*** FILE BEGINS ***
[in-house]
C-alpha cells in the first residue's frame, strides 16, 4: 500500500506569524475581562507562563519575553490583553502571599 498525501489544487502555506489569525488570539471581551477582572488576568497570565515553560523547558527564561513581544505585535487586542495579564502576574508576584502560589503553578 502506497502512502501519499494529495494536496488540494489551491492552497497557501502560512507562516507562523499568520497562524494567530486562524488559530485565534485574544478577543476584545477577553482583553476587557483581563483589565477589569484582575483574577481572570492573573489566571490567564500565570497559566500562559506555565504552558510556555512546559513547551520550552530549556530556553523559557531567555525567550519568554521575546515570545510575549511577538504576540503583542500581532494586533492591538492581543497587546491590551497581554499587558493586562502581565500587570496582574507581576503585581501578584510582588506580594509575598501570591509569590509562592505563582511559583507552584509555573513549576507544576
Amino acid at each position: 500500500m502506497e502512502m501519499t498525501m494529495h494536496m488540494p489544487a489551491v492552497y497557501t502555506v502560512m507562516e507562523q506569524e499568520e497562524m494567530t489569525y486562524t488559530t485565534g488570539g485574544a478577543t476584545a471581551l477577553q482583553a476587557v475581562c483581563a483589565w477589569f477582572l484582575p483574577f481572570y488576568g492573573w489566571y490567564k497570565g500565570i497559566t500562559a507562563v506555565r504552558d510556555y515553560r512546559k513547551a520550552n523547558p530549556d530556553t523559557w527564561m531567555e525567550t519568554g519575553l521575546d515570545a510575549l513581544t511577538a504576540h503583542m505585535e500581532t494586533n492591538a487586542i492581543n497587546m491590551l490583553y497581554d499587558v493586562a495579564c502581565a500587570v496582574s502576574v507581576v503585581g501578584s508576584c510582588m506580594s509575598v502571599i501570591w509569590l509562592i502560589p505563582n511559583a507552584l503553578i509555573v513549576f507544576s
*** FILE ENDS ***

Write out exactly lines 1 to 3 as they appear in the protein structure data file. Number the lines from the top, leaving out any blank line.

[in-house]
C-alpha cells in the first residue's frame, strides 16, 4: 500500500506569524475581562507562563519575553490583553502571599 498525501489544487502555506489569525488570539471581551477582572488576568497570565515553560523547558527564561513581544505585535487586542495579564502576574508576584502560589503553578 502506497502512502501519499494529495494536496488540494489551491492552497497557501502560512507562516507562523499568520497562524494567530486562524488559530485565534485574544478577543476584545477577553482583553476587557483581563483589565477589569484582575483574577481572570492573573489566571490567564500565570497559566500562559506555565504552558510556555512546559513547551520550552530549556530556553523559557531567555525567550519568554521575546515570545510575549511577538504576540503583542500581532494586533492591538492581543497587546491590551497581554499587558493586562502581565500587570496582574507581576503585581501578584510582588506580594509575598501570591509569590509562592505563582511559583507552584509555573513549576507544576
Amino acid at each position: 500500500m502506497e502512502m501519499t498525501m494529495h494536496m488540494p489544487a489551491v492552497y497557501t502555506v502560512m507562516e507562523q506569524e499568520e497562524m494567530t489569525y486562524t488559530t485565534g488570539g485574544a478577543t476584545a471581551l477577553q482583553a476587557v475581562c483581563a483589565w477589569f477582572l484582575p483574577f481572570y488576568g492573573w489566571y490567564k497570565g500565570i497559566t500562559a507562563v506555565r504552558d510556555y515553560r512546559k513547551a520550552n523547558p530549556d530556553t523559557w527564561m531567555e525567550t519568554g519575553l521575546d515570545a510575549l513581544t511577538a504576540h503583542m505585535e500581532t494586533n492591538a487586542i492581543n497587546m491590551l490583553y497581554d499587558v493586562a495579564c502581565a500587570v496582574s502576574v507581576v503585581g501578584s508576584c510582588m506580594s509575598v502571599i501570591w509569590l509562592i502560589p505563582n511559583a507552584l503553578i509555573v513549576f507544576s